We can study the genome end to end ... this is what it means to be comprehensive

Karen Miga, University of California, Santa Cruz

Case study

Nanopore long-read sequencing for full-genome assemblies of Indigenous communities

In partnership with the National Centre for Indigenous Genomics, Dr Andre Reis and his team at the Garvan Institute of Medical Research, Australia are using population-scale, whole-genome nanopore sequencing to build a detailed catalogue of repetitive, structural, and complex genetic variation across Australian Indigenous communities. Indigenous Australians have a rich and unique genetic diversity that is currently missing from global genomics resources. This limits the ability to understand genetic disease in Indigenous families. Failure to address this representation gap will lead to increasing inequity in the benefits of genomic medicine, exacerbating health disparities between Australia's Indigenous and non-indigenous communities.

At the NCM 2022, Andre reported that his team have performed whole-genome nanopore sequencing of 68 genomic samples from individuals from four Indigenous communities in Northern Australia. They are using the data to explore the unique genetic variation among Indigenous Australians at unprecedented resolution. Andre highlighted how this work will lead to the creation of genomics resources enabling research that will be critical to achieving equitable outcomes in genomic medicine in Australia.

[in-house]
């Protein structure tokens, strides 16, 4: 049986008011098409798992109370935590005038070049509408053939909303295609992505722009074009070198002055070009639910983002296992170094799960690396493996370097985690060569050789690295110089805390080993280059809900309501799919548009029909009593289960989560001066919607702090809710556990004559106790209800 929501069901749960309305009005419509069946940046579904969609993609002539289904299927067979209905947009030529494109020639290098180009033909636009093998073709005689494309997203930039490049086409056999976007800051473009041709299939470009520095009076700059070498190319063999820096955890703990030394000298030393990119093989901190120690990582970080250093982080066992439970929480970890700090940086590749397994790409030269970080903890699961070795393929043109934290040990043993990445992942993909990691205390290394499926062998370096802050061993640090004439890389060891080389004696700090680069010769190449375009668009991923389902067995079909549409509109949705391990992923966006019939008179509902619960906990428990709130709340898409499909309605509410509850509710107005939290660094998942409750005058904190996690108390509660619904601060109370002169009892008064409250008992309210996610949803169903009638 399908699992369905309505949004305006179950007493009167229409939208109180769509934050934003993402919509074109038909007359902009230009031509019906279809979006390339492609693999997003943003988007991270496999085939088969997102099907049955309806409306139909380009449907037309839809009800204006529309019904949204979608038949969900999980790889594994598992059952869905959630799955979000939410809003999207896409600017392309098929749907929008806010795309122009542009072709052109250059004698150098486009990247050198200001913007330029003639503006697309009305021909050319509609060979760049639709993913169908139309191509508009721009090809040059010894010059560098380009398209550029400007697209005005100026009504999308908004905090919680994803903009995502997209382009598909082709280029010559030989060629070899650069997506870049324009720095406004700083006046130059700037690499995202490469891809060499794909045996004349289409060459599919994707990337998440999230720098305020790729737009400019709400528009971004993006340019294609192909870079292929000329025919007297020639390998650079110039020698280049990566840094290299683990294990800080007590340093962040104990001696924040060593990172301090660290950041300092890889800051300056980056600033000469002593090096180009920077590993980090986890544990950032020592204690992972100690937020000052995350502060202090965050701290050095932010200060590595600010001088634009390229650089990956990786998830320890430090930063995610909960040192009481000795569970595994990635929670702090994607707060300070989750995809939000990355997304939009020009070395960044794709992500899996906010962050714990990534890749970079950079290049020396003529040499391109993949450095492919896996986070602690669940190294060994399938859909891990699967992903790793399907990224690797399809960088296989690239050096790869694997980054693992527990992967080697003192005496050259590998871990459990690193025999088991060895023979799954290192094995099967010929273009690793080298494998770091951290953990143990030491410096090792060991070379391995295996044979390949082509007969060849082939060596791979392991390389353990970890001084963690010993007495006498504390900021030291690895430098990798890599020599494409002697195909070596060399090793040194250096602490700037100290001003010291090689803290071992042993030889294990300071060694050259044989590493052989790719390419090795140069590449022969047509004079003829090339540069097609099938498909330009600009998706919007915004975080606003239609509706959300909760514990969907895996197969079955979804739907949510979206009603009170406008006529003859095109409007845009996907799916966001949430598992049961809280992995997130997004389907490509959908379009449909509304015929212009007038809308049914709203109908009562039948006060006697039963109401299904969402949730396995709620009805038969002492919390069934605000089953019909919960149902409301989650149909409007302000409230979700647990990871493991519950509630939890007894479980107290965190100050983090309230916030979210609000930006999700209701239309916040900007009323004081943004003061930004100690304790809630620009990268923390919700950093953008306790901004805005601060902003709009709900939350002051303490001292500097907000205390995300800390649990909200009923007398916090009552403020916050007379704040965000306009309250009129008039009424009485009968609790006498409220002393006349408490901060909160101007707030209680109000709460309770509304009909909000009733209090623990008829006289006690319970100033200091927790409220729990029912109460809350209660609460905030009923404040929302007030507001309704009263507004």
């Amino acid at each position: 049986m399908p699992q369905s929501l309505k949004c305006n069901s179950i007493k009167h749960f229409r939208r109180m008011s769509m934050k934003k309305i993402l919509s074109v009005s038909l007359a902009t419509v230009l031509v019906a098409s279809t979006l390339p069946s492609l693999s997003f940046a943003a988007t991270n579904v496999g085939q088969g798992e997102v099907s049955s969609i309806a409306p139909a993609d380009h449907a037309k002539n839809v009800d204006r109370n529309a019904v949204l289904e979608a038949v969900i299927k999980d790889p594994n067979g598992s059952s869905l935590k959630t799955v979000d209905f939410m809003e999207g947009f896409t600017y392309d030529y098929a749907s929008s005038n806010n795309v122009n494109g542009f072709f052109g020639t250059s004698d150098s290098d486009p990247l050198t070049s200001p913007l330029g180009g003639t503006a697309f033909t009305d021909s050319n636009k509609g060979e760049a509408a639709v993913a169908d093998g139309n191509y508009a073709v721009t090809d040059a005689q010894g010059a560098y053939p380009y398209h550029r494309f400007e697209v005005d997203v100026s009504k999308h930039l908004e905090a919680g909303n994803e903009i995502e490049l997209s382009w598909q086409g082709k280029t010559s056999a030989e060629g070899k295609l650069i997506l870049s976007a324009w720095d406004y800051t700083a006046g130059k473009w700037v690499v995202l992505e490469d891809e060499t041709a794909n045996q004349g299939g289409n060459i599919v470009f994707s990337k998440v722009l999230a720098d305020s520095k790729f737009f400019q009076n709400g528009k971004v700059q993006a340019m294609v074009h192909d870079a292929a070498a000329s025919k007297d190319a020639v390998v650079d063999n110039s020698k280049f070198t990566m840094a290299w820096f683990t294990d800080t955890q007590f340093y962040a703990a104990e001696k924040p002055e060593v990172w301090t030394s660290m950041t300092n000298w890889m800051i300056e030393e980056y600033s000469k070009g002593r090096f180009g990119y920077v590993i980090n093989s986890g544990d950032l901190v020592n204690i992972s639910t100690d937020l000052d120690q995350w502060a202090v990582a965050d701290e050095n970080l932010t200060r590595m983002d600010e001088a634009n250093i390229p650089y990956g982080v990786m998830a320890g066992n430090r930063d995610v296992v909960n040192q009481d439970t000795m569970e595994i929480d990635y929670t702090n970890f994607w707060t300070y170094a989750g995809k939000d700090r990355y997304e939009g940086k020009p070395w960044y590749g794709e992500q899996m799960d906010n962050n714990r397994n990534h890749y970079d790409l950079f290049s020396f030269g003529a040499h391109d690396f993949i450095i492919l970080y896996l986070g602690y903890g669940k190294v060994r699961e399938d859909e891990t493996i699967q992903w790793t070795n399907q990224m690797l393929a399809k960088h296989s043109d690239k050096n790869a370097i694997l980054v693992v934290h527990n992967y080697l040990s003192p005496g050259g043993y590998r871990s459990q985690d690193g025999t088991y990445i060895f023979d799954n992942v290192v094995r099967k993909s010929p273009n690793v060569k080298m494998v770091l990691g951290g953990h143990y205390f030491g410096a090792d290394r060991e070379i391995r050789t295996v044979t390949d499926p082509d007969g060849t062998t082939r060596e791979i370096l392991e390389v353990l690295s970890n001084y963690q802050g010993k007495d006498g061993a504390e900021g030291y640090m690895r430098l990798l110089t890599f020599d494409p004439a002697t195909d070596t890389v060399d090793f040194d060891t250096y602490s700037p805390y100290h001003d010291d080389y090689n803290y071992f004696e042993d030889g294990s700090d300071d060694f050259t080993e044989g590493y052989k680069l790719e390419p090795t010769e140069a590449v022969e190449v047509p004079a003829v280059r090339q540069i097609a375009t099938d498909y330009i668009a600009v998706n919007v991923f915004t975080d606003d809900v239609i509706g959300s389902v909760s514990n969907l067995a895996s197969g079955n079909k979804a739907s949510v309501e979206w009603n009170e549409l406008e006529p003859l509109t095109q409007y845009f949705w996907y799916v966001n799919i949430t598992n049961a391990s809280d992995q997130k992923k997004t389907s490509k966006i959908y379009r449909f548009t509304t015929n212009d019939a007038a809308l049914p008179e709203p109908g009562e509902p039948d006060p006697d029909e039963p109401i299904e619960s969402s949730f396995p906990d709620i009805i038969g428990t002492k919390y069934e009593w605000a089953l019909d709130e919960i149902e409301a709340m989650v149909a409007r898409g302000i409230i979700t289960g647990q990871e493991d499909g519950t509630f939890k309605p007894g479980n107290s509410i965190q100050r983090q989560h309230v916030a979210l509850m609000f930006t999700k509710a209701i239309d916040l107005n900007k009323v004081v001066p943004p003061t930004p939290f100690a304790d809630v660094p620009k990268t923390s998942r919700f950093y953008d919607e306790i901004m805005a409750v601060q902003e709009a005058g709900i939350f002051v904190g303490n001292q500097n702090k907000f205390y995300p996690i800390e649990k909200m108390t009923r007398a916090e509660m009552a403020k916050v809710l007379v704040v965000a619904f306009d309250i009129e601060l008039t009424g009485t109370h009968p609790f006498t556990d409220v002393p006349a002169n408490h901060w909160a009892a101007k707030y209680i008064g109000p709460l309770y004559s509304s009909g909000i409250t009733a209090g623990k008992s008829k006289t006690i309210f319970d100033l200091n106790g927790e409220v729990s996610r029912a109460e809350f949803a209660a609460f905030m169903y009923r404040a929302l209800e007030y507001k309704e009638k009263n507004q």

Get started

Scalable sequencing for human genomics

From portable, yet powerful Flongle and MinION devices to the high-throughput benchtop GridION and PromethION platforms — scale your sequencing to match your specific research requirements.

* Theoretical max output (TMO). Assumes system is run for 72 hours (or 16 hours for Flongle) at 420 bases / second. Actual output varies according to library type, run conditions, etc. TMO noted may not be available for all applications or all chemistries.

† PromethION P2 and P2 Solo devices are currently preorder, with Early Access devices expected to ship in 2022.

Recommended for microbiome sequencing

PromethION 2 & 2 Solo

Offering the flexibility of two independent, high-output PromethION Flow Cells, the compact PromethION 2 devices bring the benefits of high-coverage, real-time nanopore sequencing to every lab. Ideal for low-cost access to highly accurate human genomes and transcriptomes.